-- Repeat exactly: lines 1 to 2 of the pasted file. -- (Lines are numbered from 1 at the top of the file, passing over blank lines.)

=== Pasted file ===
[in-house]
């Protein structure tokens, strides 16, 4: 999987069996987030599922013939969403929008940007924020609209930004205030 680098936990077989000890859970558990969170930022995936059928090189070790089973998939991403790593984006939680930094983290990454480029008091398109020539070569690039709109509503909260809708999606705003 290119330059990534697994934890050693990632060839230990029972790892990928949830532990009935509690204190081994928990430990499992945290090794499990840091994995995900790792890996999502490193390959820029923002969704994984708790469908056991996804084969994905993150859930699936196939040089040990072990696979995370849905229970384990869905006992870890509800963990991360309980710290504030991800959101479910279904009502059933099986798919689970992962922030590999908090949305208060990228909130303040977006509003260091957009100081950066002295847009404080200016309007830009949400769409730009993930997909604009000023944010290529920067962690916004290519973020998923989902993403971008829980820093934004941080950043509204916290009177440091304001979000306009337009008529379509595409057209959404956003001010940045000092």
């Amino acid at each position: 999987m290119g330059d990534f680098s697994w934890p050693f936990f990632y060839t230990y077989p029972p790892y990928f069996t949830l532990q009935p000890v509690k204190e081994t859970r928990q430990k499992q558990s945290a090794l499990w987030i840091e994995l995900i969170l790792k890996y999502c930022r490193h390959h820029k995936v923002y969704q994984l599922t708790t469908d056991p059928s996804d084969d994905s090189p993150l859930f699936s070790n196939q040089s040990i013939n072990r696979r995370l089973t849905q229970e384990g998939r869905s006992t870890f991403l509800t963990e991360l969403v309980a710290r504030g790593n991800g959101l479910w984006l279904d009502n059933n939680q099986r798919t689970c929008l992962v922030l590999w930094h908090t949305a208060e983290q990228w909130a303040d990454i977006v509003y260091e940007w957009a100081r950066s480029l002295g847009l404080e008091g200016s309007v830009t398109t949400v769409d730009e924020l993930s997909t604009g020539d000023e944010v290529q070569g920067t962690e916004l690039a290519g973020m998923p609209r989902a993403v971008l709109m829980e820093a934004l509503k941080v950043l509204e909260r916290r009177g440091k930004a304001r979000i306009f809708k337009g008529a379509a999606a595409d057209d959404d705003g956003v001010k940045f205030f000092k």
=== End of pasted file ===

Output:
[in-house]
């Protein structure tokens, strides 16, 4: 999987069996987030599922013939969403929008940007924020609209930004205030 680098936990077989000890859970558990969170930022995936059928090189070790089973998939991403790593984006939680930094983290990454480029008091398109020539070569690039709109509503909260809708999606705003 290119330059990534697994934890050693990632060839230990029972790892990928949830532990009935509690204190081994928990430990499992945290090794499990840091994995995900790792890996999502490193390959820029923002969704994984708790469908056991996804084969994905993150859930699936196939040089040990072990696979995370849905229970384990869905006992870890509800963990991360309980710290504030991800959101479910279904009502059933099986798919689970992962922030590999908090949305208060990228909130303040977006509003260091957009100081950066002295847009404080200016309007830009949400769409730009993930997909604009000023944010290529920067962690916004290519973020998923989902993403971008829980820093934004941080950043509204916290009177440091304001979000306009337009008529379509595409057209959404956003001010940045000092």